With the iPod, before it came out, we didn’t
really know that it would become as big.
But it was clear it was changing things
in an incredibly good way. Of course with
the iPhone it was clear that that was a
huge change, a category definer, but who
would’ve thought [it would have impact] to
the degree that it [did].
We forget that the iPhone wasn’t immediately embraced by everyone. [People
said] it could never work because it didn’t
have a physical keyboard. With each of our
products there’s that kind of story. Over the
long haul, you just have to have faith that
the strategy itself leads to [financial results]
and not get distracted and focus on them.
Because focusing on them doesn’t really
do anything. It probably makes the results
worse because you take your eye off what
So what does matter? It’s always products
and people. The question at the end of every
year, or every month or every week or every
day, is, Did we make progress on that front?
Given the relentless pace of change in the
world, how do you prioritize what Apple is
going to spend its time on, which things
deserve attention and which things are
distractions? There is more noise in the
world than change. One of my roles is to try
to block the noise from the people who are
really doing the work. That’s tougher and
tougher in this environment. The priorities
are about saying no to a bunch of great ideas.
We can do more things than we used to do
because we’re a bit bigger. But in the scheme
of things versus our revenue, we’re doing
very few things. I mean, you could put every
product we’re making on this table, to put it
in perspective. I doubt anybody that is anywhere near our revenue could say that.
You have to make sure that you’re focused
on the thing that matters. And we do that fairly well. I worked at a company a while back,
many years ago, where every hallway you
go in, you would see their stock price being
monitored. You will not find that here. And
not because you can get it on your iPhone.
Do the investment markets make innovation harder? Or does Wall Street motivate
change? The truth is, it has little to no effect
on us. But we are an outlier. More generally, if you look at America, the 90-day clock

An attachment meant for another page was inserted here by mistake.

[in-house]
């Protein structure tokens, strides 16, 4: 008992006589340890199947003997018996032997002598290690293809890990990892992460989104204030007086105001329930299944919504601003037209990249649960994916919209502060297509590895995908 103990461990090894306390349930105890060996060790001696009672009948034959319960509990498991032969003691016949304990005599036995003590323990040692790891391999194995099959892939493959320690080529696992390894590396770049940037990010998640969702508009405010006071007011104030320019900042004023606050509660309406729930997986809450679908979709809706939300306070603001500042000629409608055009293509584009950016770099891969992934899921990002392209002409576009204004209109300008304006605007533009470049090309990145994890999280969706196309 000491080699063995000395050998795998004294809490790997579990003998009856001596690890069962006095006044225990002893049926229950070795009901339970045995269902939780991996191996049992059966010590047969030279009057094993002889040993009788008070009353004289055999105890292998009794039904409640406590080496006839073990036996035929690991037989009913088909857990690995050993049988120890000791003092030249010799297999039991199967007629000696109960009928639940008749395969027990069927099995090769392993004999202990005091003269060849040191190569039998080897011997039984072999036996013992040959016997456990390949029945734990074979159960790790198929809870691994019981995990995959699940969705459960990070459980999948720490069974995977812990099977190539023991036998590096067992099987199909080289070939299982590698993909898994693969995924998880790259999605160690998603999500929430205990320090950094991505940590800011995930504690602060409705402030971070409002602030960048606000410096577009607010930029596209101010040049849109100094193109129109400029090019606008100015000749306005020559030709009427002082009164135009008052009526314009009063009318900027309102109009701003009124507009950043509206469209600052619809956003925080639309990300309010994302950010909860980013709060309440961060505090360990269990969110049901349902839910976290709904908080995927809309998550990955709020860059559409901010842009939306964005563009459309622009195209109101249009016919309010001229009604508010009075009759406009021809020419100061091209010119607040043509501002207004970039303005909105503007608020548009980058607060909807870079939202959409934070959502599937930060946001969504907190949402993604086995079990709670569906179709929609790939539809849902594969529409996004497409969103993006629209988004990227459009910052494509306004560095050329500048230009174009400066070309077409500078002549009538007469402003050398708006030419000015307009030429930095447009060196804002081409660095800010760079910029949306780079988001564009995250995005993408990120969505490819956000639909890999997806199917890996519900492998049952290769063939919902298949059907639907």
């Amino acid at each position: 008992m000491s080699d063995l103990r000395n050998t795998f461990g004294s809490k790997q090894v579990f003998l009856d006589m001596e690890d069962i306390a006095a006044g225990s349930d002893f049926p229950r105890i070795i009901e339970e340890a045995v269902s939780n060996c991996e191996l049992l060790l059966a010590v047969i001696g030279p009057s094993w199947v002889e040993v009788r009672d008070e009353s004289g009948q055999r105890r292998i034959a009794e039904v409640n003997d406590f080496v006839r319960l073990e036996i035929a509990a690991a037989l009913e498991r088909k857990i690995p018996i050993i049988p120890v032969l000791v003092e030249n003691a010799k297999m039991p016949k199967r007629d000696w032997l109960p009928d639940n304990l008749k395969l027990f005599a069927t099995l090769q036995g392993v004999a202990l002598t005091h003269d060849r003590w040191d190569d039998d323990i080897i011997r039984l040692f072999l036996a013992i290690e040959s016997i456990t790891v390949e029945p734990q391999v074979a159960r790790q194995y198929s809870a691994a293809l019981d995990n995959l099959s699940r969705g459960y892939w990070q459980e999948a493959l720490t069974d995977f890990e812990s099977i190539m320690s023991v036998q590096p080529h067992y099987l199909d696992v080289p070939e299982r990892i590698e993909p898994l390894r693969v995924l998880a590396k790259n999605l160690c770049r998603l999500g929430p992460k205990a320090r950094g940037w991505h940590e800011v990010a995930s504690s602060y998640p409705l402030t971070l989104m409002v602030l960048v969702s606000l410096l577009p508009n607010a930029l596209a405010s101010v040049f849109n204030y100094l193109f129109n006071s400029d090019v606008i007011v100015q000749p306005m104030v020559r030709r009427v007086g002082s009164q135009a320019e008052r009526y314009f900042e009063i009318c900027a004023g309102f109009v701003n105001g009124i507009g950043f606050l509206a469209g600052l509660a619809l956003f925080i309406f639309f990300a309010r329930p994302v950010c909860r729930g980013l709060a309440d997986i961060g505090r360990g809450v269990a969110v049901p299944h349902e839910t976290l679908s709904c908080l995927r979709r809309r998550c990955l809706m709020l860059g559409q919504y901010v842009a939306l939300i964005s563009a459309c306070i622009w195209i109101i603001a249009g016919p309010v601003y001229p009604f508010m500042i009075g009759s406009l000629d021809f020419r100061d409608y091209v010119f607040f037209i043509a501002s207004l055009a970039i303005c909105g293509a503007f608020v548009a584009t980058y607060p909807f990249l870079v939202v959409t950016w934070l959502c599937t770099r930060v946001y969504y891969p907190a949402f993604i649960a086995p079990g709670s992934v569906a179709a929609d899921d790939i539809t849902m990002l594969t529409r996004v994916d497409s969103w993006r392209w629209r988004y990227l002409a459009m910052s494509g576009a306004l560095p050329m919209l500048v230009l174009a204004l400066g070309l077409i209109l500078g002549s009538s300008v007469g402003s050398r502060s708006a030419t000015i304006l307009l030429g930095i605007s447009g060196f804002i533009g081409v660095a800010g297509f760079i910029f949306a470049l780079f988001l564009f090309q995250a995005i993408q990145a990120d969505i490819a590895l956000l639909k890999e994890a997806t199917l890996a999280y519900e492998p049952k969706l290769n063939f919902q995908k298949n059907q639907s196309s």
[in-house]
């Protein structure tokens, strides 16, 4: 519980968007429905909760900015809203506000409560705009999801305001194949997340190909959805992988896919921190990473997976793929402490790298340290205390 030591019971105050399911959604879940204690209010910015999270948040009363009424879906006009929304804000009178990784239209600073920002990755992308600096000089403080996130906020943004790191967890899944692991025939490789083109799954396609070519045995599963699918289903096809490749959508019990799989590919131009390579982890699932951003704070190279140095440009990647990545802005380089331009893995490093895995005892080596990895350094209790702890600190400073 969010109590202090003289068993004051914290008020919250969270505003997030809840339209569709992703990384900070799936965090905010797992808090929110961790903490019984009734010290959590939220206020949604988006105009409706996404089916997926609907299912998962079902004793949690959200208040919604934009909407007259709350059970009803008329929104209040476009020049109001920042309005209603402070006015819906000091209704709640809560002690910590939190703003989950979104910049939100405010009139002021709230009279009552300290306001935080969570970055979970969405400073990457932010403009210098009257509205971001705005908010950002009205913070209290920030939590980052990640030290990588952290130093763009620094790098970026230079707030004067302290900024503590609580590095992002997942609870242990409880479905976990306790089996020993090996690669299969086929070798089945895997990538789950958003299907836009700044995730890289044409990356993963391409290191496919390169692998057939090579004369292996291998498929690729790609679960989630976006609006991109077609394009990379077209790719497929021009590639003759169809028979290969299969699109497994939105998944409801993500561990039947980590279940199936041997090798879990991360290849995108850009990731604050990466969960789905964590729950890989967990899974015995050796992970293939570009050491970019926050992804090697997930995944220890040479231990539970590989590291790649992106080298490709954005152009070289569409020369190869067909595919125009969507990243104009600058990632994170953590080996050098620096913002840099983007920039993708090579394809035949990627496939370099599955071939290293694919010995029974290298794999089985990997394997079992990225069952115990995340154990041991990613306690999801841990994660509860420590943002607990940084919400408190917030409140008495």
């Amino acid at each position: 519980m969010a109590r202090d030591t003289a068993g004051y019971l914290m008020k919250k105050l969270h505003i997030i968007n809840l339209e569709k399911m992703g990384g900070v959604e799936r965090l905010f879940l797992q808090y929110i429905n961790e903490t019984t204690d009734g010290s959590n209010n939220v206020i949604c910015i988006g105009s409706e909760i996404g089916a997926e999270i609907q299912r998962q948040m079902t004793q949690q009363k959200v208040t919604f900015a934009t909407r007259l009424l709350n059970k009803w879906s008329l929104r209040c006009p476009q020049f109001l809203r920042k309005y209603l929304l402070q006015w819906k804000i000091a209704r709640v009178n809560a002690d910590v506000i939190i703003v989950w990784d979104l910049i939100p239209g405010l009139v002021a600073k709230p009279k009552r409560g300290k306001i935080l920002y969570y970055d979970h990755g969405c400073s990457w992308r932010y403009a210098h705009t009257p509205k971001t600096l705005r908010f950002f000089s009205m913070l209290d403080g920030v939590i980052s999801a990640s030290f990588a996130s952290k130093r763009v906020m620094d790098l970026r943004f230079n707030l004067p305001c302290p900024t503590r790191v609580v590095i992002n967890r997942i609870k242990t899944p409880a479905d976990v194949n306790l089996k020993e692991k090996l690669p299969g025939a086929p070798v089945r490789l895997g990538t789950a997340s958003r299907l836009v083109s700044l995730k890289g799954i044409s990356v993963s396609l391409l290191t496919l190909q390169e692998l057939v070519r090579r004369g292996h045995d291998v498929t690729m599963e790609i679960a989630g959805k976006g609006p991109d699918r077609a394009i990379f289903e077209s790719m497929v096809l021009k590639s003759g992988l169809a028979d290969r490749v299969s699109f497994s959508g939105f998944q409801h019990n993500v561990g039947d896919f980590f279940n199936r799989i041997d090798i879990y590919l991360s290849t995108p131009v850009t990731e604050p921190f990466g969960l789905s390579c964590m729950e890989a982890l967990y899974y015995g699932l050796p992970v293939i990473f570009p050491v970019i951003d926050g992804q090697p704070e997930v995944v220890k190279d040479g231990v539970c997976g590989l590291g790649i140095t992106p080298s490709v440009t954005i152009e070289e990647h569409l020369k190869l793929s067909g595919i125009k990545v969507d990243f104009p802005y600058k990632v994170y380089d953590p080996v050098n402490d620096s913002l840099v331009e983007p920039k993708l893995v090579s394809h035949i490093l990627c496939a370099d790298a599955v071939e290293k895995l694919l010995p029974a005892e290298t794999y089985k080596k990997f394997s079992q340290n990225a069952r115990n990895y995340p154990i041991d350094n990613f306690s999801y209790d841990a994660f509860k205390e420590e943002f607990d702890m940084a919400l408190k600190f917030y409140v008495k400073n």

[measuring results by each fiscal quarter] is
a negative. Why would you ever measure a
business on 90 days when its investments
are long term?
is better, like HomePod, which is not the
first home speaker. How do you decide
when it’s okay to follow? I wouldn’t say
“follow.” I wouldn’t use that word because
that implies we waited for somebody to see
what they were doing. That’s actually not
what’s happening. What’s happening if you
look under the sheets, which we probably
don’t let people do, is that we start projects
years before they come out. You could take
every one of our products—iPod, iPhone,
iPad, Apple Watch—they weren’t the first,
but they were the first modern one, right?
In each case, if you look at when we
started, I would guess that we started much
before other people did, but we took our time
to get it right. Because we don’t believe in
using our customers as a laboratory. What
we have that I think is unique is patience.
We have patience to wait until something is
great before we ship it.
So this differentiation I’m trying to
create between Face ID on one end and
HomePod on the other, you don’t see it
that way. I think about things from a core
technology point of view. If you look at the
core technology in each of our products,
we had to start working on it years before
the product shipped. With iPhone X, for
And the payoff doesn’t necessarily happen on that kind of cadence. No, of course
not. If I were king for a day, that whole thing
would change. But when I really get down to
it, here, it affects a few of us because we have
to do a quarterly call and so forth, but does
it affect the company? No.
So what compels you to wow consumers
year after year with new products? What
drives us is making products that give people
the ability to do things they couldn’t do before. Take iPhone X, the portrait-lighting
feature. This is something that you had to be
a professional photographer with a certain
setup to do in the past. Now, iPhone X is not
a cheap product, but a lighting rig—these
things were tens of thousands, hundreds of
thousands of dollars.
And an iPhone X does more than just
take pictures. There are so many parts. With
ARKit, we created something that essentially took the heavy lifting with [augmented
reality] and put it in the operating system,
which empowers thousands of developers eventually to be able to build AR into
their apps. Some will be very profound, life
changing. There is no doubt about that in
Sometimes Apple takes the lead, intro-
ducing unique features—Face ID, for
instance. Other times you’re okay to fol-
low, as long as you deliver what you feel
With its emphasis on sound quality,
the HomePod smart speaker amplifies
Apple’s commitment to music.